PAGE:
The study and application of learning theories, psychological concepts, and principles to the teaching-learning process. Cognitive, affective, and psychomotor aspects of the teaching-learning process are considered. Other topics included are statistics, tests and measurement, teaching models, principles of assessment, lesson planning, issues related to diverse student populations, motivation, and classroom management.

Credit Hours 3 hours
Field Experience 12-15 hours
Textbook Educational Psychology: Windows on Classrooms (10th Edition)
by Paul Eggen & Don Kauchak
Professor
Ben Hotmire
PhD, Ball State University
MS, Earth Science Education, Wright State University
BS, Elementary Education, Taylor University
Exceptional Children (SED520)

This course is designed to prepare the teacher for the challenge of meeting the needs of diverse student populations in the regular classroom. Various topics included are diverse student populations, mainstreaming and inclusion, federal and state special education laws, identification of exceptional children, their characteristics and special needs, delivery of services, instructional methods and techniques, and evaluation.

Prerequisites TTT510 & TTT520
Credit Hours 3 hours
Field Experience Teacher interview
Textbook Exceptional Lives: Special Education in Today’s Schools (8th Edition)
by Anne A. Turnbull, H. Rutherford Turnbull, Michael L. Wehmeyer, & Karrie A. Shogren
*Choose print or eText.
Professors
Alexis Armstrong
EdD, University of Northern Colorado
MAE, San Diego State University
BA, San Diego State University
Tammy Mahon
EdD, Special Education, Ball State University
MA, Special Education, Ball State Univeristy
BA, Elementary Education, Anderson University
Reading in the Content Area for Secondary Teachers (TTT535)

Designed to provide practical procedures for developing effective reading skills at the junior high, middle, and secondary school levels. Attention centers on understanding the relationships between the processes of reading and the learning of content. Suggestions on how to meet the total range of student reading needs in the classroom are addressed. Methods and materials to enhance advanced comprehension and study skills of adolescents in a multicultural society are presented.

Prerequisites TTT510 & TTT520
Credit Hours 2 hours
Field Experience 3-6 hours
Textbooks Content Area Reading: Literacy and Learning Across the Curriculum (11th edition)
by Richard T. Vacca, Jo Anne L. Vacca, & Maryann E. Mraz
Professor
Neva Schwartz
MAE, Ball State University
BA, Anderson University
Classroom Management for Secondary Teachers (TTT552)

This course is designed to assist candidates preparing for the secondary or P-12 classroom in developing practical skills and techniques for organizing the classroom and maintaining effective discipline. Candidates develop a plan for discipline and classroom management which utilizes a proactive approach based on positive ethical practices consistent with Christian and democratic principles. Several widely accepted discipline theories along with the study of legal implications for teachers are used in conjunction with observations and case studies to assist candidates in developing effective discipline plans.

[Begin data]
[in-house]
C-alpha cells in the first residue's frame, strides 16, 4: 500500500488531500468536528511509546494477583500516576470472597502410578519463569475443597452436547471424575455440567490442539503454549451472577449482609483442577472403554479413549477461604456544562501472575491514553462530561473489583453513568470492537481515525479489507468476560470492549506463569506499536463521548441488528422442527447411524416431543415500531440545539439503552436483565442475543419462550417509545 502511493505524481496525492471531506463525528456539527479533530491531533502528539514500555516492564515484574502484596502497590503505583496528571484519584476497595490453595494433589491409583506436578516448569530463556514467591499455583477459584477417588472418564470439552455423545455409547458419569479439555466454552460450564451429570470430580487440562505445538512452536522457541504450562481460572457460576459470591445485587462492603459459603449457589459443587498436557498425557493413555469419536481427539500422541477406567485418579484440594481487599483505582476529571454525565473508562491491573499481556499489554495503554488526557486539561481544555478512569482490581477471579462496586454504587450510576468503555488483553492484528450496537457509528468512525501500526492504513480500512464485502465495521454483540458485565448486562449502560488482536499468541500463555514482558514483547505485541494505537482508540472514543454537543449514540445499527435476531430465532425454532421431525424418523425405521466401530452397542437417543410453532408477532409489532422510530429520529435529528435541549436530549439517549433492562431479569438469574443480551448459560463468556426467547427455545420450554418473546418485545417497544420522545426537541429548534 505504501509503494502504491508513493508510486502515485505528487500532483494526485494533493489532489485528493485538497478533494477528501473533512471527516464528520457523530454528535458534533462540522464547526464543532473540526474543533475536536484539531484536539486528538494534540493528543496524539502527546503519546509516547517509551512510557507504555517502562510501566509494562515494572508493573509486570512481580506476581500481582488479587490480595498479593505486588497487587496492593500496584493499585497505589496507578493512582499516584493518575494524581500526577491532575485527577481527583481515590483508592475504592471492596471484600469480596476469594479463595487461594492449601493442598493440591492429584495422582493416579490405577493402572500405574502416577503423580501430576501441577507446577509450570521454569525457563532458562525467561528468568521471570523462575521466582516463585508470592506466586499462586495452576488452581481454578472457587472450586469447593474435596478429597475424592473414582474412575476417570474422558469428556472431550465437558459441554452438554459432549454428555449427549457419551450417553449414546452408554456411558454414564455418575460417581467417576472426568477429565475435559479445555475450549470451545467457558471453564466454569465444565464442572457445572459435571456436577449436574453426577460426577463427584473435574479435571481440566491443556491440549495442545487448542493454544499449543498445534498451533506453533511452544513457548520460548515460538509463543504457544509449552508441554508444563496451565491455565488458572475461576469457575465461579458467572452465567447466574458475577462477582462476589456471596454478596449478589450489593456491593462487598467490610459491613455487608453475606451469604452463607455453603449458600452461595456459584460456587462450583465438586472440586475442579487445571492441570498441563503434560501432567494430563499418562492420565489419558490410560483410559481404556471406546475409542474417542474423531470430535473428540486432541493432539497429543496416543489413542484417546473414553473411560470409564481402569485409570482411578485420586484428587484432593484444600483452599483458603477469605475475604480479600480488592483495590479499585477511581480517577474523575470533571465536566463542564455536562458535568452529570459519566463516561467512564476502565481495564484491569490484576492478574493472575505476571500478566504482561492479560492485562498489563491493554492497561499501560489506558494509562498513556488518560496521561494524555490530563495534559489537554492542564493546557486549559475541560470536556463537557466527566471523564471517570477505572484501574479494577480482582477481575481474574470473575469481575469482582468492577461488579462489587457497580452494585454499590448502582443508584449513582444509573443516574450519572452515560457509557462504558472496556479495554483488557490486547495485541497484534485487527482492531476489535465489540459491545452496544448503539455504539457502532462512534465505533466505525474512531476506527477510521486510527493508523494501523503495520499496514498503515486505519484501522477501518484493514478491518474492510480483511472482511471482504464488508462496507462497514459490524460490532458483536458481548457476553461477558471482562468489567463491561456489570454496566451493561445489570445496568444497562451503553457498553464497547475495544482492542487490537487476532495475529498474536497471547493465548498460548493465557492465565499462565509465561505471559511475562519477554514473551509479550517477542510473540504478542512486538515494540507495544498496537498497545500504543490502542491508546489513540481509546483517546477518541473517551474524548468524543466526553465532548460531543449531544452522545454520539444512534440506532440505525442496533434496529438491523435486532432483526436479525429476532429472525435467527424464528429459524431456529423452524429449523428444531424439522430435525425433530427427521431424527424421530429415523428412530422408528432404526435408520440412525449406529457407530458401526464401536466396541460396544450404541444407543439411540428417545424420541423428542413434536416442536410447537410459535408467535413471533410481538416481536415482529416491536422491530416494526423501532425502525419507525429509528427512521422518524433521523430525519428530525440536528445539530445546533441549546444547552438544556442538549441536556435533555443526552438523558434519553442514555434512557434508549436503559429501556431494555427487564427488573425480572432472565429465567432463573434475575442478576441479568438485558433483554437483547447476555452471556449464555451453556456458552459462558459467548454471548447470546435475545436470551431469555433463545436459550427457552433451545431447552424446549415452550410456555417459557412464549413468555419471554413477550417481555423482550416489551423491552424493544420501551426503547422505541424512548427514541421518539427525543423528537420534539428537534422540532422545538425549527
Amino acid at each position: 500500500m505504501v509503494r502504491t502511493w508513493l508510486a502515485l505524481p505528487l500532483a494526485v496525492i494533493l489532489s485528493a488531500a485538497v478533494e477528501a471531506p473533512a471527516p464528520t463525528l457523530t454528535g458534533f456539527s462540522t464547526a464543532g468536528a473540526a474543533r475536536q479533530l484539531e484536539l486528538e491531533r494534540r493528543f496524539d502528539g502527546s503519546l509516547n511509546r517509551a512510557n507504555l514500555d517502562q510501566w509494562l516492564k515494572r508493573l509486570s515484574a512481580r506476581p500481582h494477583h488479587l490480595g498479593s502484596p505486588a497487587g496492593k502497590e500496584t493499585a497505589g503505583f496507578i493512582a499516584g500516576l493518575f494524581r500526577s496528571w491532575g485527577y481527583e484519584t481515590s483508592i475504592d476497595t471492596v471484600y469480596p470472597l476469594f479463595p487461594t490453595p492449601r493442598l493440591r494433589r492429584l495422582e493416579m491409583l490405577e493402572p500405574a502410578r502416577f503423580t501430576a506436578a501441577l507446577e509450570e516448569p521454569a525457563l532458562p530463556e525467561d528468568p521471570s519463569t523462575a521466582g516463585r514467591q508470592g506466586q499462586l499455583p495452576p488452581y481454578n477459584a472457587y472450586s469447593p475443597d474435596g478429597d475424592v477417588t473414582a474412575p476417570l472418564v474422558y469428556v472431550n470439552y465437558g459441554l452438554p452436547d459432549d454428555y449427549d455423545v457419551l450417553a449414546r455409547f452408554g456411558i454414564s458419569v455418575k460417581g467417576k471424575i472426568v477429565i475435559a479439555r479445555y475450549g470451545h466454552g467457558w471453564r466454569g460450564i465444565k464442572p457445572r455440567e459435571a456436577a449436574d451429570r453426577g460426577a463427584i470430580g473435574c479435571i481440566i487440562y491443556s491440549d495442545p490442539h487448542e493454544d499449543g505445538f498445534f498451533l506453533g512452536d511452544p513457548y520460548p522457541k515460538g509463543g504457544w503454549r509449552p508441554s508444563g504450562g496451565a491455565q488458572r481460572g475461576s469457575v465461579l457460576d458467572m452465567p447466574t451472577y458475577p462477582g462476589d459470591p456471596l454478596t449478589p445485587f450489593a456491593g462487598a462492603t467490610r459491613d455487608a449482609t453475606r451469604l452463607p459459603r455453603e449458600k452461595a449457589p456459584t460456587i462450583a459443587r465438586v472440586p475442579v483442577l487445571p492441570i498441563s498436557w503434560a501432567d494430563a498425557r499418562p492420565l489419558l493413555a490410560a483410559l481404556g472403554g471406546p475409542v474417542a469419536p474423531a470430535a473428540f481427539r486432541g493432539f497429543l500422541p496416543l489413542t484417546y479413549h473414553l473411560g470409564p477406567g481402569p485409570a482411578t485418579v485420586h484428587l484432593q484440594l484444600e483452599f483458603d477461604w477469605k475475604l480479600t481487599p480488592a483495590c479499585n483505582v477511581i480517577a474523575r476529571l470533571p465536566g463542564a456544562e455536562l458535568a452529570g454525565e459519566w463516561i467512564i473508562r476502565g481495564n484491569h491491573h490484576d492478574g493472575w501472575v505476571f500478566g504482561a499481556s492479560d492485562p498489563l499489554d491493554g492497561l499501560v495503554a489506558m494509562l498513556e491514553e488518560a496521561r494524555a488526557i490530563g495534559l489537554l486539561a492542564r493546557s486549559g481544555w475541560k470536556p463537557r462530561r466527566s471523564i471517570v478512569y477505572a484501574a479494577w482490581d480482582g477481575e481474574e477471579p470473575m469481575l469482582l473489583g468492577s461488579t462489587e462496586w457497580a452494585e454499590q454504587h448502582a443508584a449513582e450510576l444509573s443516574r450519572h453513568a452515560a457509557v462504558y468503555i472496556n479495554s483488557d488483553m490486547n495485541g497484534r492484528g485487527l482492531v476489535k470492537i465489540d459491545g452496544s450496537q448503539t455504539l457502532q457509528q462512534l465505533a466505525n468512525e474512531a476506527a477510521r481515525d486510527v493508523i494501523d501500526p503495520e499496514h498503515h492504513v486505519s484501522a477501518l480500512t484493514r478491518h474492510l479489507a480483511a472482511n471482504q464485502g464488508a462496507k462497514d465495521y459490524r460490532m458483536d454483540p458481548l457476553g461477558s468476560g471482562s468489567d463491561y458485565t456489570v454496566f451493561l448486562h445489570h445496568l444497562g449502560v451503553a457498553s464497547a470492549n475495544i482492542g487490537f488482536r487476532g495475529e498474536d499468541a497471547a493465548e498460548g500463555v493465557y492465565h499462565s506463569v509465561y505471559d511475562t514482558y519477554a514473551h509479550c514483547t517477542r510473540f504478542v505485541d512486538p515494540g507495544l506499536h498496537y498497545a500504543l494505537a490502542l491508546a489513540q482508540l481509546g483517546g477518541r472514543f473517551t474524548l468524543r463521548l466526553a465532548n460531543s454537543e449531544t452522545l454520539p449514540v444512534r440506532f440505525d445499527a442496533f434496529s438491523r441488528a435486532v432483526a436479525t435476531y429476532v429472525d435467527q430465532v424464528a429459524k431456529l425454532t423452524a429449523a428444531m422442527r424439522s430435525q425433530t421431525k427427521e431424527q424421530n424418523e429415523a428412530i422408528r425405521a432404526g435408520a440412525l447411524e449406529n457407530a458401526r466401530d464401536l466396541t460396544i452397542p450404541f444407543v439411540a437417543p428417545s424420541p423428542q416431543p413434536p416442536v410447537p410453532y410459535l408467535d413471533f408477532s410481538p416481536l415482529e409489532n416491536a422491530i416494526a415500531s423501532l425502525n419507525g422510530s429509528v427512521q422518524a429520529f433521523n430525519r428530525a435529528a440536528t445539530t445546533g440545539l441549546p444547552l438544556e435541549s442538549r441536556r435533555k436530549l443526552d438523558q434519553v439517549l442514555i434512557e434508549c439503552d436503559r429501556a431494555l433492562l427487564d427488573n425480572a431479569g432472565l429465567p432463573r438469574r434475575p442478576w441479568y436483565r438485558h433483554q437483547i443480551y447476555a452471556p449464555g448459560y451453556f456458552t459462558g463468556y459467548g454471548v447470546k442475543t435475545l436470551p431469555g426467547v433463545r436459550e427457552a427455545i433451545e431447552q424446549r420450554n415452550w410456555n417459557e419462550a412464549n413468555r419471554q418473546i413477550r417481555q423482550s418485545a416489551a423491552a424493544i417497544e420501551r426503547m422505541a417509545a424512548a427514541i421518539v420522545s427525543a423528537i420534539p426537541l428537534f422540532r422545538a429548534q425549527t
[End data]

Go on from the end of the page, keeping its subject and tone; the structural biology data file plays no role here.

Prerequisites TTT510 & TTT520
Credit Hours 1 hour
Field Experience Principal/teacher interviews
Textbooks Classroom Discipline and Management
by Clifford Edwards
Professor
Neva Schwartz
MAE, Ball State University
BA, Anderson University
Secondary Methods (TTT555)

This course is designed for secondary education/P-12 candidates in the Transition to Teaching program. All aspects of planning, current effective teaching strategies, and evaluation of individual progress utilizing both traditional and non-traditional assessments are discussed. Aspects of adolescent literacy are included. Content specific assignments are included.

Prerequisites TTT510 & TTT520
Credit Hours 3 hours
Field Experience 12-15 hours
Textbooks & Materials Teaching in the Middle and Secondary Schools (11th Edition)
by Jioanna Carjuzaa & Richard D. Kellough
*eText required.
Professor
Pam Jordan-Long
PhD, Ball State University
MA, Indiana Wesleyan University
MA, Ball State University
BS, Taylor University
Student Teaching: Transition to Teaching (TTT590)

Student teaching is a ten week full-time teaching experience under the supervision of public and/or private school and college personnel. Candidates will create lesson plans/units and gain experience using appropriate assessment and discipline strategies. A portfolio is required to obtain credit. A student teaching application should be submitted a full semester before the anticipated start date of the student teaching experience. All courses in the TTT program are to be successfully completed before candidates can be approved for student teaching.

Prerequisites (a) Approval by the Teacher Education Committee
(b) Completion of all required program courses
Credit Hours 3 hours
Field Experience 10 weeks of full-time student teaching
Professor
Pam Medows
EdD, Ball State University
MAE, Ball State University
BS, Indiana Wesleyan University

STEP 2: Licensure Tests

To become a teacher, you have to take tests. Three to be exact.


  • Test #1: Basic Competency Skills